I bandaged firmly and left patient to covered fully in four days. Swelling of rest, called the following morning and arm went down and edema disappeared. found everything progressing satisfac- Three weeks after this, patient called torily.

again at my office and declared that there In response to an extremely urgent call was another swelling on the opposite side, that evening I hastened to her and found and as she contemplated a trip to the her in a cyanotic condition with hands and West, she wanted me to immediately refeet cold, feeble, rapid pulse, respirations move it. 44 to minute, and complaining that she When I examined this side I found no was choking. Uterus was still contracted point of tenderness or swelling, but inand there was no flooding. The members stead there was a large diffuse area of of her family were extremely excited, and edema. I diagnosed thrombus, but could had not only sent for me, but also for not locate it and prescribed absolute rest nearly every doctor in the neighborhood. with arm in sling. Diagnosis was agreed on as pulmonary Had a consultation on following day embolism, and an extremely unfavorable and found patient's left arm, chest, neck prognosis given, and I was thus left alone and upper part of right arm swollen, but in my misery to shoulder the responsibility no localized swelling. Favorable progand break the news to a despondent father nosis was given. of a house full of prospective motherless This condition remained unchanged for children.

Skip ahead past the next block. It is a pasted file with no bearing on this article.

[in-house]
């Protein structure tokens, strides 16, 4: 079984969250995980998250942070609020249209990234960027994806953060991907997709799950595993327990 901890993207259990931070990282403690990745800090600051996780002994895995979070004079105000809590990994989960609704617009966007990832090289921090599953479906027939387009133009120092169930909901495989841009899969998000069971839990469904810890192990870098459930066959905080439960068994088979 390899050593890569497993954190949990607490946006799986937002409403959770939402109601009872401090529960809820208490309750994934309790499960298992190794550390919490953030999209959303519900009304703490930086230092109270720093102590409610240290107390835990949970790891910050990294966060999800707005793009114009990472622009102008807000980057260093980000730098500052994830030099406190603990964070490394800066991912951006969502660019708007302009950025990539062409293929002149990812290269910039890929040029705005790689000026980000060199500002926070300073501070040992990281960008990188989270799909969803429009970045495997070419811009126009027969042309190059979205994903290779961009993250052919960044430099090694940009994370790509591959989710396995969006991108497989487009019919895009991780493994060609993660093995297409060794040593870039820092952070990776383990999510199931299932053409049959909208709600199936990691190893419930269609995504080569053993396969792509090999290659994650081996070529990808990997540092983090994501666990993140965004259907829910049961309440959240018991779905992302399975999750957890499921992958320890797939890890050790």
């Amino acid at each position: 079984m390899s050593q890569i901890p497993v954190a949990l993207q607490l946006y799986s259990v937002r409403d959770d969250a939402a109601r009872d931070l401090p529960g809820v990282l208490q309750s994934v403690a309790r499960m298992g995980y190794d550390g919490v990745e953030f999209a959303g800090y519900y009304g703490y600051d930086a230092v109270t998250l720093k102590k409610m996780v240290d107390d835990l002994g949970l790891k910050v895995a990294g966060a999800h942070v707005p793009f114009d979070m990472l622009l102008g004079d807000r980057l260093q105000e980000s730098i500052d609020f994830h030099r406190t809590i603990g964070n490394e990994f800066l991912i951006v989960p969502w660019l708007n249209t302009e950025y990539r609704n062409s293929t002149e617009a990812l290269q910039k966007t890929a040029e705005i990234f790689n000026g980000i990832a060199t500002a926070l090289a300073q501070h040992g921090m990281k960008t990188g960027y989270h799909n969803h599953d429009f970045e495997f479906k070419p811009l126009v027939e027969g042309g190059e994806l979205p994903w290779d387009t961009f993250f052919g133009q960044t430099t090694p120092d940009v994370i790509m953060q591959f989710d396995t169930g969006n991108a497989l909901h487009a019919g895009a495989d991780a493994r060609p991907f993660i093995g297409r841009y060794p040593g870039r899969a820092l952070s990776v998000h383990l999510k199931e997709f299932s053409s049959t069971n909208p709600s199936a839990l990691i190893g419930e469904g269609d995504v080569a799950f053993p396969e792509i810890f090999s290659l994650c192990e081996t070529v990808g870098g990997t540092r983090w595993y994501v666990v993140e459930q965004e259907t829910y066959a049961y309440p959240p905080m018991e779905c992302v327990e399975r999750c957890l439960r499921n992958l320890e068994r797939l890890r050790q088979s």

a week, when I was called and found I prescribed absolute rest and drop patient considerably worse, with dyspnea, doses of one per cent. nitroglycerin solu- cyanosis and complaining of choking. tion to be given every two hours, and left Diagnosed pulmonary embolism. Premy patient. I called early next morning scribed hot oxygen gas inhalations and and found her still alive and in a slightly nitroglycerin with very little effect. improved condition. Respirations were Patient died following day of asphyxia. reduced to 35 and pulse was slightly fuller New York City. GREGORY COSTIGAN. and less rapid. Called same evening and found still more improvement. She slowly B. D. DeKalb, M, D., of DeKalb, Iowa, and steadily improved daily. No further wishes to say to A. Jasme (see July complication appeared, and after three WORLD, page 294), that if he will anoint weeks rest in bed on a liquid diet she re- his face and hands with cedar oil, he can covered fully.

probably fish in comfort.